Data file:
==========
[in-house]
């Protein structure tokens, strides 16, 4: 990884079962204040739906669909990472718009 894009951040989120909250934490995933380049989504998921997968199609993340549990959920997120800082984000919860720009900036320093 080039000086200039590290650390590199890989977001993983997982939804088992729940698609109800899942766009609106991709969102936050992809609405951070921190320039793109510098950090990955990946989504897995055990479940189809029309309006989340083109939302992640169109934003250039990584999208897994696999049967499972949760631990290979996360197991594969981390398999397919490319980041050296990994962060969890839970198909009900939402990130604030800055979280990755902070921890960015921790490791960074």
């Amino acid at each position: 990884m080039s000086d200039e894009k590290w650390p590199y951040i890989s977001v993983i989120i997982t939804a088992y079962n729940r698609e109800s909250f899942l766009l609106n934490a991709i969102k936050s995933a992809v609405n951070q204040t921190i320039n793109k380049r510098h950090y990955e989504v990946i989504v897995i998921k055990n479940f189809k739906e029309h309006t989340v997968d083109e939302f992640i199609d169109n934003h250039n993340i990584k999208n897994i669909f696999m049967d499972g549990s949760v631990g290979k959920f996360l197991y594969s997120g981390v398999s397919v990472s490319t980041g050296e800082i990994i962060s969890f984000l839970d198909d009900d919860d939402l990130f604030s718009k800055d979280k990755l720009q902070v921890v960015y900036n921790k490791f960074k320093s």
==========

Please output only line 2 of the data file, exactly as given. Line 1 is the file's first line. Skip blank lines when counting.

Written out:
């Protein structure tokens, strides 16, 4: 990884079962204040739906669909990472718009 894009951040989120909250934490995933380049989504998921997968199609993340549990959920997120800082984000919860720009900036320093 080039000086200039590290650390590199890989977001993983997982939804088992729940698609109800899942766009609106991709969102936050992809609405951070921190320039793109510098950090990955990946989504897995055990479940189809029309309006989340083109939302992640169109934003250039990584999208897994696999049967499972949760631990290979996360197991594969981390398999397919490319980041050296990994962060969890839970198909009900939402990130604030800055979280990755902070921890960015921790490791960074």